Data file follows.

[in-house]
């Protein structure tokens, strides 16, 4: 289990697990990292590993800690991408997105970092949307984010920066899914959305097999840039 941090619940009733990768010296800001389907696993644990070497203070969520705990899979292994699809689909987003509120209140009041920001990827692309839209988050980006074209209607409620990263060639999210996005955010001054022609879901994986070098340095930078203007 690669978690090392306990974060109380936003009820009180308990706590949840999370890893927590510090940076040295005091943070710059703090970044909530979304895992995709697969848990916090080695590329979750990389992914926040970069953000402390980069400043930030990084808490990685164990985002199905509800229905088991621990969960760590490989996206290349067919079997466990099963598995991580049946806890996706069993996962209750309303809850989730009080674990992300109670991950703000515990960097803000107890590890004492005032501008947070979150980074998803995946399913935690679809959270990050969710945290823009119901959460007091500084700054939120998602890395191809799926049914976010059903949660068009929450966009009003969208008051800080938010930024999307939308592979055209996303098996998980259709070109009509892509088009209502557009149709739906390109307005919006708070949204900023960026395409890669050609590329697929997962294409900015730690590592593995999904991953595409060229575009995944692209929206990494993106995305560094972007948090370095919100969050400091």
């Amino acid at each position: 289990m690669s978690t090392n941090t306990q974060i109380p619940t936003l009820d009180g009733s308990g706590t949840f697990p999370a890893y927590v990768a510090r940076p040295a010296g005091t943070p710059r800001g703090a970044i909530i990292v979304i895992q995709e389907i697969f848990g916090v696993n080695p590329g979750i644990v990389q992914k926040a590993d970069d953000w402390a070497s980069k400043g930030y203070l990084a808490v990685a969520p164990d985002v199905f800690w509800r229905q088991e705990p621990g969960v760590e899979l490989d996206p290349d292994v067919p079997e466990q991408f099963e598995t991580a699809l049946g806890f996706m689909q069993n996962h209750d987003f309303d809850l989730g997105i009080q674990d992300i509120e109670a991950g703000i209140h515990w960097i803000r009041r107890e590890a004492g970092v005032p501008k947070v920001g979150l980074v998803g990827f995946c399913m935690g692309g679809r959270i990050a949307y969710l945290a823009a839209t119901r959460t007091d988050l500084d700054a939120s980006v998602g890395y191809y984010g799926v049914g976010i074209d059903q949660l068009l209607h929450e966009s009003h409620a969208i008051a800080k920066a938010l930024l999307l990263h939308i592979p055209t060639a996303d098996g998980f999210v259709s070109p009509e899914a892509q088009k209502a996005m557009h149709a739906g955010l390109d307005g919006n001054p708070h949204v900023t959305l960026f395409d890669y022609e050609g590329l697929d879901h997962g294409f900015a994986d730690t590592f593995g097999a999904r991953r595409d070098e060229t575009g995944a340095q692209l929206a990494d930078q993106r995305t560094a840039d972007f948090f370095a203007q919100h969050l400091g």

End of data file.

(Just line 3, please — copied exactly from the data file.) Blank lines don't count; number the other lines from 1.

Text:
């Amino acid at each position: 289990m690669s978690t090392n941090t306990q974060i109380p619940t936003l009820d009180g009733s308990g706590t949840f697990p999370a890893y927590v990768a510090r940076p040295a010296g005091t943070p710059r800001g703090a970044i909530i990292v979304i895992q995709e389907i697969f848990g916090v696993n080695p590329g979750i644990v990389q992914k926040a590993d970069d953000w402390a070497s980069k400043g930030y203070l990084a808490v990685a969520p164990d985002v199905f800690w509800r229905q088991e705990p621990g969960v760590e899979l490989d996206p290349d292994v067919p079997e466990q991408f099963e598995t991580a699809l049946g806890f996706m689909q069993n996962h209750d987003f309303d809850l989730g997105i009080q674990d992300i509120e109670a991950g703000i209140h515990w960097i803000r009041r107890e590890a004492g970092v005032p501008k947070v920001g979150l980074v998803g990827f995946c399913m935690g692309g679809r959270i990050a949307y969710l945290a823009a839209t119901r959460t007091d988050l500084d700054a939120s980006v998602g890395y191809y984010g799926v049914g976010i074209d059903q949660l068009l209607h929450e966009s009003h409620a969208i008051a800080k920066a938010l930024l999307l990263h939308i592979p055209t060639a996303d098996g998980f999210v259709s070109p009509e899914a892509q088009k209502a996005m557009h149709a739906g955010l390109d307005g919006n001054p708070h949204v900023t959305l960026f395409d890669y022609e050609g590329l697929d879901h997962g294409f900015a994986d730690t590592f593995g097999a999904r991953r595409d070098e060229t575009g995944a340095q692209l929206a990494d930078q993106r995305t560094a840039d972007f948090f370095a203007q919100h969050l400091g």